Author(s): Namratha Kodali and Kit Lu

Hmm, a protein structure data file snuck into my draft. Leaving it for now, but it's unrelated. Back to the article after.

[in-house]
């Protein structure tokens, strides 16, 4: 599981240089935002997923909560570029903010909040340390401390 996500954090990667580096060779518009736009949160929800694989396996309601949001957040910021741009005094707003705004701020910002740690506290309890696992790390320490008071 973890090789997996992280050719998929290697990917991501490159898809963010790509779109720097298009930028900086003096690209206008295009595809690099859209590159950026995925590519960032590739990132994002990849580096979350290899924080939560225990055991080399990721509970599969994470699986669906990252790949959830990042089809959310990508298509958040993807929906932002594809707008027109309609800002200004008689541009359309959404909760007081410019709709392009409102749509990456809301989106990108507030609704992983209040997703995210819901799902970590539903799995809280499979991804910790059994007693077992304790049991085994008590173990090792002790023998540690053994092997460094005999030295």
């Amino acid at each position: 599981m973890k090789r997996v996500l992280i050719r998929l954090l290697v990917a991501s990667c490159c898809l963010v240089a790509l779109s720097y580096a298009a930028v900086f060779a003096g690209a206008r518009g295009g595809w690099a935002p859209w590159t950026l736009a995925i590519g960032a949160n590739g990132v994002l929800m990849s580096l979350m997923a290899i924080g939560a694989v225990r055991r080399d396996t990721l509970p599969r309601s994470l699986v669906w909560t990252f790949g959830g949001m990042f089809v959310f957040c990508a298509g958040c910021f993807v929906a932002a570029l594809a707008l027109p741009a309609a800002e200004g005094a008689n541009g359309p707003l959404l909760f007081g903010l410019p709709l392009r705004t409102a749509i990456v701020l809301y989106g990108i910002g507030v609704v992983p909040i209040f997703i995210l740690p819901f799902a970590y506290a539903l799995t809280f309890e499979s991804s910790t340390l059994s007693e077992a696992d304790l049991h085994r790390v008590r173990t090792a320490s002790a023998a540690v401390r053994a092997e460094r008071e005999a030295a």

A 40 year old premenopausal female presented with right lower quadrant abdominal pain of 2 days duration. She denied any recent history of pregnancy, abdominal wall surgeries or use of oral contraceptive pills. She has no personal or family history of hematological conditions. On physical examination, tenderness of right lower quadrant was noted. She was afebrile. Results of laboratory studies were unremarkable except for mildly elevated white blood cell count of 12,300 cells/mm3. She underwent computed tomography to rule out appendicitis which revealed right ovarian vein thrombosis. (Figure 1) shows axial section with arrow pointing to thrombosed vein, (Figure 2) shows coronal section Hypercoagulable work up was negative. She has no known risk factors for thromboembolism and can be termed as idiopathic ovarian vein thrombosis. She is currently on anticoagulation. To date, only nine cases of idiopathic ovarian vein thrombosis have been reported.